The Catholic population was growing so fast that the Willesden clergy found it difficult to cope with the demand at the Green, and in 1903 Archbishop (later Cardinal) Bourne decided that a separate parish was necessary.
He entrusted the Willesden Green Mission (a vague area, extending to Blackbird Hill at least) to the Diocesan Missionaries of Our Lady of Compassion (now the Catholic Missionary Society). They had been founded in 1902, shortly before Cardinal Vaughan’s death, specifically to “spread the Faith among non-Catholics”.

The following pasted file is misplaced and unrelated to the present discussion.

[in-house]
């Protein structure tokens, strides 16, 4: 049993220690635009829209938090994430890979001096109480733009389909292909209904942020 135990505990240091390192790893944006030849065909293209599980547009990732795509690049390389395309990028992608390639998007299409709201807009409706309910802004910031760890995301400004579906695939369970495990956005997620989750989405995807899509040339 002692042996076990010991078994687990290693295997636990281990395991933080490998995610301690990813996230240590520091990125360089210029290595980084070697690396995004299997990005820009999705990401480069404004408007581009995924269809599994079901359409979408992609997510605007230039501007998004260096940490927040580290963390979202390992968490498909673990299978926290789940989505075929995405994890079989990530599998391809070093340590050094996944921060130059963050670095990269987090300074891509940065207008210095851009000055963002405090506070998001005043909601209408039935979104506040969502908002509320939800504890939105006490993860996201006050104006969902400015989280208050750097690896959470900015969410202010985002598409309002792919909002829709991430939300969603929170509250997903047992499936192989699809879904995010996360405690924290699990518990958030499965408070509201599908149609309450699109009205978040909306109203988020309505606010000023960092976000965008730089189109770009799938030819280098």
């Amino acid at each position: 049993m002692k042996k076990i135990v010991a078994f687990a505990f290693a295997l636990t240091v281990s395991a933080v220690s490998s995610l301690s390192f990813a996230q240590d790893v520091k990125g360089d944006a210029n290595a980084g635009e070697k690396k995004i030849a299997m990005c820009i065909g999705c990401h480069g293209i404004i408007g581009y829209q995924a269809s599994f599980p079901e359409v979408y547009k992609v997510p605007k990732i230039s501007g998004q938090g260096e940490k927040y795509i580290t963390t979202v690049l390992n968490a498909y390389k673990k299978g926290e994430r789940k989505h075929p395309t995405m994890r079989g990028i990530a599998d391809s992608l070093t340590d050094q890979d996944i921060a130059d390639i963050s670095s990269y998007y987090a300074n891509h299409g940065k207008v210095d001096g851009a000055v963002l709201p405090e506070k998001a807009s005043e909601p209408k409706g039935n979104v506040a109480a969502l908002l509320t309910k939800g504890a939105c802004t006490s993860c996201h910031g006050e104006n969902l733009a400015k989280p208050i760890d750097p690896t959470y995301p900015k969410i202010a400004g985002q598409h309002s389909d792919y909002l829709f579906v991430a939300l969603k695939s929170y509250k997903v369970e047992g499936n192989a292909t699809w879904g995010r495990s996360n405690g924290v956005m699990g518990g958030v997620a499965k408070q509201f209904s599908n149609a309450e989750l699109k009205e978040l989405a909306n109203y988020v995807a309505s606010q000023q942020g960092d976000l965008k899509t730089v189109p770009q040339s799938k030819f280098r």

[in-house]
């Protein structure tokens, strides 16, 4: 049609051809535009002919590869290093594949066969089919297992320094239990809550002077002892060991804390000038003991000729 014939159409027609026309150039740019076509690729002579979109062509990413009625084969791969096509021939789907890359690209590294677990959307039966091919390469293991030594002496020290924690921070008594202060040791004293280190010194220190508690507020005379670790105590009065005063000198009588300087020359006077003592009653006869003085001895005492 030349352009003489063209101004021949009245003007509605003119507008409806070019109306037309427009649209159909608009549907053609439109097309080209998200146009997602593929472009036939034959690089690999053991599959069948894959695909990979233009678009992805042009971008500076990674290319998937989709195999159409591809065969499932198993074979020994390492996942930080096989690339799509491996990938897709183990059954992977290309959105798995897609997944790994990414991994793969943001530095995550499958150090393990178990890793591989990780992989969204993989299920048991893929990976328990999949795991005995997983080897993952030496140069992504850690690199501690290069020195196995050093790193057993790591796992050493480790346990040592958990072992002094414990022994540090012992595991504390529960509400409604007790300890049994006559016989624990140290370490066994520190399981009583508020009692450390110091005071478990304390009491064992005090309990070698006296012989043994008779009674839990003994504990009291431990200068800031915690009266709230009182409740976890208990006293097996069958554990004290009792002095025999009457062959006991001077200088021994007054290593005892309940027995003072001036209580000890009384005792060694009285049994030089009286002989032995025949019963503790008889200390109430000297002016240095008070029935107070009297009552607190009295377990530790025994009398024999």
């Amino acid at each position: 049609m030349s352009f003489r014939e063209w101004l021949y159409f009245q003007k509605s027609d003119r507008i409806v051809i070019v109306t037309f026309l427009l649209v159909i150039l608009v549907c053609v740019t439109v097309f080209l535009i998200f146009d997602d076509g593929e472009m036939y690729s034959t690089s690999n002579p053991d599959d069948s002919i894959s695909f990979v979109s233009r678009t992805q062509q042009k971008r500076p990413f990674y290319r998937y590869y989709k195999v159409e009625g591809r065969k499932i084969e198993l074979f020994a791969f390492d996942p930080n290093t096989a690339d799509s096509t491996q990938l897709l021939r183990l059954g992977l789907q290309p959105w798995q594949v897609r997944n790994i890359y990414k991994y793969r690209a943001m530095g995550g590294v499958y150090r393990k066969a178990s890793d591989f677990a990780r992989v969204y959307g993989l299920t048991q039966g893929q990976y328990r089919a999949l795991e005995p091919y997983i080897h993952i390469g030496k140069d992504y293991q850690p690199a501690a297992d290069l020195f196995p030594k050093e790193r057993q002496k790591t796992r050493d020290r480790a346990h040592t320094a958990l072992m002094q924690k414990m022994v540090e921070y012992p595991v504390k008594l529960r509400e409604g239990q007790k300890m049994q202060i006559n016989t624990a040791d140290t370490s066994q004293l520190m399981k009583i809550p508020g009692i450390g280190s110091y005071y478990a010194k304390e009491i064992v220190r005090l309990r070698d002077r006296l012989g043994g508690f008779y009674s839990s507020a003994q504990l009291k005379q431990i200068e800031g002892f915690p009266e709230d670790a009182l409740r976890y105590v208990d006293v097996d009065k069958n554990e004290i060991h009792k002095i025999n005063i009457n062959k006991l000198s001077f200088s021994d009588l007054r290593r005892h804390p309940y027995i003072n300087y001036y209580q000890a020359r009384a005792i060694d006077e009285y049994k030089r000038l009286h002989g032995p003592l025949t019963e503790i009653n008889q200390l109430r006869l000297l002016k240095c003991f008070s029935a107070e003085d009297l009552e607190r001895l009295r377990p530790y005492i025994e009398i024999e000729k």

Their first Superior was Fr. Charles Rose Chase, a colourful ex-army officer who habitually wore a top-hat. Fr. Chase had four priests with him initially, who all served in Willesden Green and of whom two, Dr. Herbert Vaughan and Dr. John Arendzen were to have a long association with this parish. Dr. Vaughan was a nephew of the Cardinal; Dr. Arendzen was one of four priest brothers of whom the youngest, Alphonse, was to serve in the parish from 1923 to 1929.
The Archbishop wished the Missionaries to be parish based; the Missionaries themselves, after short periods in various London parishes and now at Warwick Square, had asked to work in fresh territory. They were soon established, nearly simultaneously, at Willesden Green and at Saffron Walden.